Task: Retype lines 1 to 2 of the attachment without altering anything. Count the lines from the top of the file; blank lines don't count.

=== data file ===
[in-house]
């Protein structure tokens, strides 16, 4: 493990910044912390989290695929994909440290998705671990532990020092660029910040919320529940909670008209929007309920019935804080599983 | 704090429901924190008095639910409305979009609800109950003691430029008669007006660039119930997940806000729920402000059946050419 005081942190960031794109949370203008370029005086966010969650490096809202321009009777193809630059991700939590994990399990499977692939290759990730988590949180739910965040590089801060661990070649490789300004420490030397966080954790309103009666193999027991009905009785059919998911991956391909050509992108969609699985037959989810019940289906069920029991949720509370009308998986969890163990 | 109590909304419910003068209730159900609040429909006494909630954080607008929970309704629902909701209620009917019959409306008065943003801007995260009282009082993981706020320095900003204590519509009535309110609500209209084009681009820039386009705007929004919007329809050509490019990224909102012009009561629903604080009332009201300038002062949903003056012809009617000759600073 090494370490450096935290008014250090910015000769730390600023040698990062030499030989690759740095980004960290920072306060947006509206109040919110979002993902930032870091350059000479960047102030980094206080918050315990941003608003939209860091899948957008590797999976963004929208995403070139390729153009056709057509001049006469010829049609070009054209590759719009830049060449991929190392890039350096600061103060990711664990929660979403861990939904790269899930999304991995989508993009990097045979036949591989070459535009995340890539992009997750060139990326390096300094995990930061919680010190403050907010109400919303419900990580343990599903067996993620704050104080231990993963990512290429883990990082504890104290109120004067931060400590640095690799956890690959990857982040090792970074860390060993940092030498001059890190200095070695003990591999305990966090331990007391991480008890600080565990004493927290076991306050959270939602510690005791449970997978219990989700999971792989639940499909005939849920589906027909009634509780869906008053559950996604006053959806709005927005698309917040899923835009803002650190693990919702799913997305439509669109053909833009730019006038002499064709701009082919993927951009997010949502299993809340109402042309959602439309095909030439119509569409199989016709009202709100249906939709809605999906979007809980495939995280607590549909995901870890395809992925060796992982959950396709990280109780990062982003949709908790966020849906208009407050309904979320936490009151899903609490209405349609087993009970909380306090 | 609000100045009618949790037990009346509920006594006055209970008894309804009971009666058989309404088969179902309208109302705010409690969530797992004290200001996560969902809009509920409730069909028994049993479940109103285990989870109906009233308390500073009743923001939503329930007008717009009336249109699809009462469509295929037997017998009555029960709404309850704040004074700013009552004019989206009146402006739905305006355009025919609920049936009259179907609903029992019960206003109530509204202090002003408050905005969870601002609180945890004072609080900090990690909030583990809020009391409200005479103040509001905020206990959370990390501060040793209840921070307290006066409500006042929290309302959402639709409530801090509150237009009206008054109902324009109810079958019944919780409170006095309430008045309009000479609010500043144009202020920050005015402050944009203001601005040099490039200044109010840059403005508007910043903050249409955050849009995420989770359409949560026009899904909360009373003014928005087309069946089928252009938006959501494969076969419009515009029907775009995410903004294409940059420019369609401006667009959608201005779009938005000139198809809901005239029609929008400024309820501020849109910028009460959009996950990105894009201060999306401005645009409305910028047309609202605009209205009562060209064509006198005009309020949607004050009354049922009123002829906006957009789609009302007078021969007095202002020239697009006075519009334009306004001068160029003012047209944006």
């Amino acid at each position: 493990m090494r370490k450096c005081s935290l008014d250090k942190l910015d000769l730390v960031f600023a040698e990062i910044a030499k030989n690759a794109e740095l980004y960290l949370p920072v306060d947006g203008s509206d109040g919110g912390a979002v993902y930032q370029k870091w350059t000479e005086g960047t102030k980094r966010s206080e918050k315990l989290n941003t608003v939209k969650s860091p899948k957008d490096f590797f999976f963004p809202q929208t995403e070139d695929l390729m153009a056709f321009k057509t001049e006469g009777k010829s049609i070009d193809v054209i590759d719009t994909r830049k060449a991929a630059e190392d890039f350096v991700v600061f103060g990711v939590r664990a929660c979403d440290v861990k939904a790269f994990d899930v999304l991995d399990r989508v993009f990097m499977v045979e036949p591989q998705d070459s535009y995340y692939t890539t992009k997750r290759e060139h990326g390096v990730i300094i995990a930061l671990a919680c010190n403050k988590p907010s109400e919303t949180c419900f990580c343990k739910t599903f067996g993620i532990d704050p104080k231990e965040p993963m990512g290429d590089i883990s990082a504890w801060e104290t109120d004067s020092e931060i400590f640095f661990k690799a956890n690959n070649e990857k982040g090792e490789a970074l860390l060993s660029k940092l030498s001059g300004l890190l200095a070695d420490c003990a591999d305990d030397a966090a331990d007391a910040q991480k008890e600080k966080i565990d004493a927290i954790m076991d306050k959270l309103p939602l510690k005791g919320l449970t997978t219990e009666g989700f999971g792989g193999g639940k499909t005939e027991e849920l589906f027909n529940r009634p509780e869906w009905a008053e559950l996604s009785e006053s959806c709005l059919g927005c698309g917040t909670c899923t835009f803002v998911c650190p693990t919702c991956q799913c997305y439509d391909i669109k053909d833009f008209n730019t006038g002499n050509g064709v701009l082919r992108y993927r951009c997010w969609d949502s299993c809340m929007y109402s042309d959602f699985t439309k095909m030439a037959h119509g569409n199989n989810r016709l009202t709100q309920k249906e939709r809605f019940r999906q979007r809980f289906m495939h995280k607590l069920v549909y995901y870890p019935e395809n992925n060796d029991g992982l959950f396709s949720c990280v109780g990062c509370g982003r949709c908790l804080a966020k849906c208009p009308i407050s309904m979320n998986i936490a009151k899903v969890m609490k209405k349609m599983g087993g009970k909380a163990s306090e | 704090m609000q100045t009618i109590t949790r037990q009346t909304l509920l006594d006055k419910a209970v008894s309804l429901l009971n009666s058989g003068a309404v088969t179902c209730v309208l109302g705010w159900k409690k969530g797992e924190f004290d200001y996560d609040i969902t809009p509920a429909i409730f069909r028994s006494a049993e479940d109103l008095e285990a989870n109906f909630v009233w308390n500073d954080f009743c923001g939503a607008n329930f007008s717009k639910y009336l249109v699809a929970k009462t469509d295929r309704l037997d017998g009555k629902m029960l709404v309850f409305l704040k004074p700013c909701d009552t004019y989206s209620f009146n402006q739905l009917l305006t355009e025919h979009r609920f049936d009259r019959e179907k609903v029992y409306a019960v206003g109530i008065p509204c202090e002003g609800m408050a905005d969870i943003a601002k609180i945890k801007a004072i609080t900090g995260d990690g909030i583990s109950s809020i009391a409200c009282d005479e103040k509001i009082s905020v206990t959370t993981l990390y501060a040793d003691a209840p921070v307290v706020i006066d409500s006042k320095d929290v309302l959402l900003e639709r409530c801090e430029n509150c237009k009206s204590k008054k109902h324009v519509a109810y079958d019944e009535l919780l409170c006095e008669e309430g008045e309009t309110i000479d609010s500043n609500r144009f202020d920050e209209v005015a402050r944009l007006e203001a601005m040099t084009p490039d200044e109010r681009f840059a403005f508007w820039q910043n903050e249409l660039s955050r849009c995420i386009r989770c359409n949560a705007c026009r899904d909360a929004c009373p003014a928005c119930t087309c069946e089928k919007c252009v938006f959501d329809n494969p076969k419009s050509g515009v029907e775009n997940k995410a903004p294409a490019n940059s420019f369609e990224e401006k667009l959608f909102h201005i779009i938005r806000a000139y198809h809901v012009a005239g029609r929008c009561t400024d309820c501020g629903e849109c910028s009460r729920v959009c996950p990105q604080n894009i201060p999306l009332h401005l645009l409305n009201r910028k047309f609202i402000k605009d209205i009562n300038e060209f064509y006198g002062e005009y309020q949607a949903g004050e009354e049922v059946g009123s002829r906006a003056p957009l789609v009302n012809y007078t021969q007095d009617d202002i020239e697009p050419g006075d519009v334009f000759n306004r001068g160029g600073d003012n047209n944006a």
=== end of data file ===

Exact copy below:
[in-house]
């Protein structure tokens, strides 16, 4: 493990910044912390989290695929994909440290998705671990532990020092660029910040919320529940909670008209929007309920019935804080599983 | 704090429901924190008095639910409305979009609800109950003691430029008669007006660039119930997940806000729920402000059946050419 005081942190960031794109949370203008370029005086966010969650490096809202321009009777193809630059991700939590994990399990499977692939290759990730988590949180739910965040590089801060661990070649490789300004420490030397966080954790309103009666193999027991009905009785059919998911991956391909050509992108969609699985037959989810019940289906069920029991949720509370009308998986969890163990 | 109590909304419910003068209730159900609040429909006494909630954080607008929970309704629902909701209620009917019959409306008065943003801007995260009282009082993981706020320095900003204590519509009535309110609500209209084009681009820039386009705007929004919007329809050509490019990224909102012009009561629903604080009332009201300038002062949903003056012809009617000759600073 090494370490450096935290008014250090910015000769730390600023040698990062030499030989690759740095980004960290920072306060947006509206109040919110979002993902930032870091350059000479960047102030980094206080918050315990941003608003939209860091899948957008590797999976963004929208995403070139390729153009056709057509001049006469010829049609070009054209590759719009830049060449991929190392890039350096600061103060990711664990929660979403861990939904790269899930999304991995989508993009990097045979036949591989070459535009995340890539992009997750060139990326390096300094995990930061919680010190403050907010109400919303419900990580343990599903067996993620704050104080231990993963990512290429883990990082504890104290109120004067931060400590640095690799956890690959990857982040090792970074860390060993940092030498001059890190200095070695003990591999305990966090331990007391991480008890600080565990004493927290076991306050959270939602510690005791449970997978219990989700999971792989639940499909005939849920589906027909009634509780869906008053559950996604006053959806709005927005698309917040899923835009803002650190693990919702799913997305439509669109053909833009730019006038002499064709701009082919993927951009997010949502299993809340109402042309959602439309095909030439119509569409199989016709009202709100249906939709809605999906979007809980495939995280607590549909995901870890395809992925060796992982959950396709990280109780990062982003949709908790966020849906208009407050309904979320936490009151899903609490209405349609087993009970909380306090 | 609000100045009618949790037990009346509920006594006055209970008894309804009971009666058989309404088969179902309208109302705010409690969530797992004290200001996560969902809009509920409730069909028994049993479940109103285990989870109906009233308390500073009743923001939503329930007008717009009336249109699809009462469509295929037997017998009555029960709404309850704040004074700013009552004019989206009146402006739905305006355009025919609920049936009259179907609903029992019960206003109530509204202090002003408050905005969870601002609180945890004072609080900090990690909030583990809020009391409200005479103040509001905020206990959370990390501060040793209840921070307290006066409500006042929290309302959402639709409530801090509150237009009206008054109902324009109810079958019944919780409170006095309430008045309009000479609010500043144009202020920050005015402050944009203001601005040099490039200044109010840059403005508007910043903050249409955050849009995420989770359409949560026009899904909360009373003014928005087309069946089928252009938006959501494969076969419009515009029907775009995410903004294409940059420019369609401006667009959608201005779009938005000139198809809901005239029609929008400024309820501020849109910028009460959009996950990105894009201060999306401005645009409305910028047309609202605009209205009562060209064509006198005009309020949607004050009354049922009123002829906006957009789609009302007078021969007095202002020239697009006075519009334009306004001068160029003012047209944006």